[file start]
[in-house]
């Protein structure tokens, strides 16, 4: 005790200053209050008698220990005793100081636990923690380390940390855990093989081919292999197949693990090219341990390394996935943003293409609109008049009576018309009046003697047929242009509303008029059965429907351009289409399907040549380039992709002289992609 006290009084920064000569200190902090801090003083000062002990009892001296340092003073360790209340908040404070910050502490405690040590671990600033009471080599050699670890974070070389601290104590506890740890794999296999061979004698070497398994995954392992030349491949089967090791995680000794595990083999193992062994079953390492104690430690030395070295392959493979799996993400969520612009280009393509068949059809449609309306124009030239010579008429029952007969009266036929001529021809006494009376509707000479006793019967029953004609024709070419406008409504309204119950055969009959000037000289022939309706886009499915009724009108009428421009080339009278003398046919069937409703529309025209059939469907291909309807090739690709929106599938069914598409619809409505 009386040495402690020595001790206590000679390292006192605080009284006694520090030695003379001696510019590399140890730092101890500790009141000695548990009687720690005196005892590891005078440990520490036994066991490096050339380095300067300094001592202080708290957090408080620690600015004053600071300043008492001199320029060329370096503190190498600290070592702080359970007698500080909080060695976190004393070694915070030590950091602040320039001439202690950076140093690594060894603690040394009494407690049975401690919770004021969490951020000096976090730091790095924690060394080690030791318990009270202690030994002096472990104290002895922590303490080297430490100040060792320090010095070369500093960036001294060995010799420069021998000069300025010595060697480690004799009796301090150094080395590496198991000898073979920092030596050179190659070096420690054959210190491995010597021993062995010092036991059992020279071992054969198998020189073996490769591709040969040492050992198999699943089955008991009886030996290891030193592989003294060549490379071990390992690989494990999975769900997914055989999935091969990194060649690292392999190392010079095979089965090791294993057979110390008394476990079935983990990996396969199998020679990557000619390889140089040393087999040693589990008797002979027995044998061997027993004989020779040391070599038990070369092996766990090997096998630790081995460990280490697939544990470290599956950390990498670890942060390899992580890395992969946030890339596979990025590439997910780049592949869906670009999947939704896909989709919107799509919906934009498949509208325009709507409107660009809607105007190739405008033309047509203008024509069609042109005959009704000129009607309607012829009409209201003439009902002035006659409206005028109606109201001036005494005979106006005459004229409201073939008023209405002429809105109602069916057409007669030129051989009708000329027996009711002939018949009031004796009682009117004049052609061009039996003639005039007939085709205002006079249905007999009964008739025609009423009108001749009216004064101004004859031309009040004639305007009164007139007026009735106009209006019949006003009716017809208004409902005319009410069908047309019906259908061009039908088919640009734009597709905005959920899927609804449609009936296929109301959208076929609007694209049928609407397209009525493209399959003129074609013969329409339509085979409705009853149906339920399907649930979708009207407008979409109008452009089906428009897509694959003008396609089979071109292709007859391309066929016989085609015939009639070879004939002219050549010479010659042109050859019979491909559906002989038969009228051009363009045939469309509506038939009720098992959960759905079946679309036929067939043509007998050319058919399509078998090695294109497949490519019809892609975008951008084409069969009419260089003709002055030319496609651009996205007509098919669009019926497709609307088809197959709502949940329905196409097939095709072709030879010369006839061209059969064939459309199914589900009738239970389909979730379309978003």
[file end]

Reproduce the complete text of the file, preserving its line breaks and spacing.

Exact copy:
[in-house]
């Protein structure tokens, strides 16, 4: 005790200053209050008698220990005793100081636990923690380390940390855990093989081919292999197949693990090219341990390394996935943003293409609109008049009576018309009046003697047929242009509303008029059965429907351009289409399907040549380039992709002289992609 006290009084920064000569200190902090801090003083000062002990009892001296340092003073360790209340908040404070910050502490405690040590671990600033009471080599050699670890974070070389601290104590506890740890794999296999061979004698070497398994995954392992030349491949089967090791995680000794595990083999193992062994079953390492104690430690030395070295392959493979799996993400969520612009280009393509068949059809449609309306124009030239010579008429029952007969009266036929001529021809006494009376509707000479006793019967029953004609024709070419406008409504309204119950055969009959000037000289022939309706886009499915009724009108009428421009080339009278003398046919069937409703529309025209059939469907291909309807090739690709929106599938069914598409619809409505 009386040495402690020595001790206590000679390292006192605080009284006694520090030695003379001696510019590399140890730092101890500790009141000695548990009687720690005196005892590891005078440990520490036994066991490096050339380095300067300094001592202080708290957090408080620690600015004053600071300043008492001199320029060329370096503190190498600290070592702080359970007698500080909080060695976190004393070694915070030590950091602040320039001439202690950076140093690594060894603690040394009494407690049975401690919770004021969490951020000096976090730091790095924690060394080690030791318990009270202690030994002096472990104290002895922590303490080297430490100040060792320090010095070369500093960036001294060995010799420069021998000069300025010595060697480690004799009796301090150094080395590496198991000898073979920092030596050179190659070096420690054959210190491995010597021993062995010092036991059992020279071992054969198998020189073996490769591709040969040492050992198999699943089955008991009886030996290891030193592989003294060549490379071990390992690989494990999975769900997914055989999935091969990194060649690292392999190392010079095979089965090791294993057979110390008394476990079935983990990996396969199998020679990557000619390889140089040393087999040693589990008797002979027995044998061997027993004989020779040391070599038990070369092996766990090997096998630790081995460990280490697939544990470290599956950390990498670890942060390899992580890395992969946030890339596979990025590439997910780049592949869906670009999947939704896909989709919107799509919906934009498949509208325009709507409107660009809607105007190739405008033309047509203008024509069609042109005959009704000129009607309607012829009409209201003439009902002035006659409206005028109606109201001036005494005979106006005459004229409201073939008023209405002429809105109602069916057409007669030129051989009708000329027996009711002939018949009031004796009682009117004049052609061009039996003639005039007939085709205002006079249905007999009964008739025609009423009108001749009216004064101004004859031309009040004639305007009164007139007026009735106009209006019949006003009716017809208004409902005319009410069908047309019906259908061009039908088919640009734009597709905005959920899927609804449609009936296929109301959208076929609007694209049928609407397209009525493209399959003129074609013969329409339509085979409705009853149906339920399907649930979708009207407008979409109008452009089906428009897509694959003008396609089979071109292709007859391309066929016989085609015939009639070879004939002219050549010479010659042109050859019979491909559906002989038969009228051009363009045939469309509506038939009720098992959960759905079946679309036929067939043509007998050319058919399509078998090695294109497949490519019809892609975008951008084409069969009419260089003709002055030319496609651009996205007509098919669009019926497709609307088809197959709502949940329905196409097939095709072709030879010369006839061209059969064939459309199914589900009738239970389909979730379309978003």